In practice: California business transactional firm Archer Norris handles a bank’s litigation matters on a fixed fee basis, covering all of the services to be rendered with any claims that should arise. They identified the most common lawsuits and tasks for each one and proposed a menu of services for each category of claims. To protect themselves and their clients from any unanticipated costs (or savings), they proposed a "collar" to establish a floor and a ceiling on the effective hourly rate. They perform an annual review to confirm that the effective hourly rate falls within the agreed-upon range. If it does not, Archer Norris refunds the fees in excess of the range, or the client pays additional fees to meet the floor of the fee agreed upon.

  • Reduced Hourly + Reduced Success Fee

Perhaps the most common of all alternative fee agreements, this pricing method allows the client to pay a lower hourly rate or upfront rate than the firm would typically charge, in exchange for a percentage of the recovery if the firm is successful. This type of arrangement allows clients to reduce their costs and encourages more risk-sharing between the client and the firm.

In practice: Albertson & Davidson is a small will and trust firm that uses this arrangement for inheritance litigation. It offers the client a lower hourly rate up front to stay operational through litigation and takes a success fee on the back end if they are ultimately successful. The client has the benefit of a more substantial award than a straight contingency, and the firm can cover its cost through the process.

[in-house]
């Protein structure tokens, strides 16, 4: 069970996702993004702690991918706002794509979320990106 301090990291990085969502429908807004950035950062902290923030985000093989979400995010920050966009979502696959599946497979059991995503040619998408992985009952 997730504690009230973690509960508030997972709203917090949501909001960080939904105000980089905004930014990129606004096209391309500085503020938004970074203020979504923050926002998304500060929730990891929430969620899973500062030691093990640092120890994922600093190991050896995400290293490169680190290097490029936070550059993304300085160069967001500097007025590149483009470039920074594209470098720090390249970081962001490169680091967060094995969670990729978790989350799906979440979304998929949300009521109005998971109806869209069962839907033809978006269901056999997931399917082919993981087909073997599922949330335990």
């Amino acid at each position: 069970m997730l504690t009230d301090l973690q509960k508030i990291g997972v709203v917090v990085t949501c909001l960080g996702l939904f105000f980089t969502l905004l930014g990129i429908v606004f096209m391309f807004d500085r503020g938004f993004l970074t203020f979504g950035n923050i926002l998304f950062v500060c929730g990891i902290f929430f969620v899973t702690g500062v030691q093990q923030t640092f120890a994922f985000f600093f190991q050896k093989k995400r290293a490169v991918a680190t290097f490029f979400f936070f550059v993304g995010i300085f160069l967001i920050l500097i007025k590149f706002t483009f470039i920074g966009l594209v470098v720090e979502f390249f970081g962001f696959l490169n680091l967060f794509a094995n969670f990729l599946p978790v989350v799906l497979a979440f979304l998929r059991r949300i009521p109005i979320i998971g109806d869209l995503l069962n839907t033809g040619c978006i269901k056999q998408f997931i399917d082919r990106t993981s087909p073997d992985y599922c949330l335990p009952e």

• Reverse Contingency

A firm can use a reverse contingent fee agreement when a client is a defendant and has a potential exposure that is specified and understood. Typically, the client agrees to pay a contingent fee that is a percentage of the difference between their vulnerability and the amount of the final judgment or settlement.

In practice: Susman Godfrey is a medium-sized firm that litigates IP cases, where the cost of defending a patent can be high for corporate clients. Through a reverse contingent fee, the firm is incentivized to limit the client’s exposure, and Susman takes a percentage of the savings on the liability. For example, if a client’s financial exposure is $5 million, and the firm negotiates a $4 million settlement, the client pays a percentage of the $1 million savings as the reverse contingent fee.

Good pricing strategy takes time to develop, and firms should do so carefully and analyze the profitability of their business. AFAs require honesty about utilization and productivity, and how the firm can improve efficiency over every hour billed. Ironically, time-tracking is essential for successful AFAs, as the data will point to which fee agreements make the most financial sense.

Still, the days are numbered for billables as we knew them. Clients are looking for the efficiencies they see technology creating everywhere else — where they expect the cost to be lower and the products and services to be better. Presenting an AFA strategy to your clients before they ask, will position your firm as one that places value over fees.

Think any arrangement should be added to the list or would you like to share how you’ve had success with AFAs in practice? Leave a comment below or send us a tweet and join the conversation.

Natalie Kovacic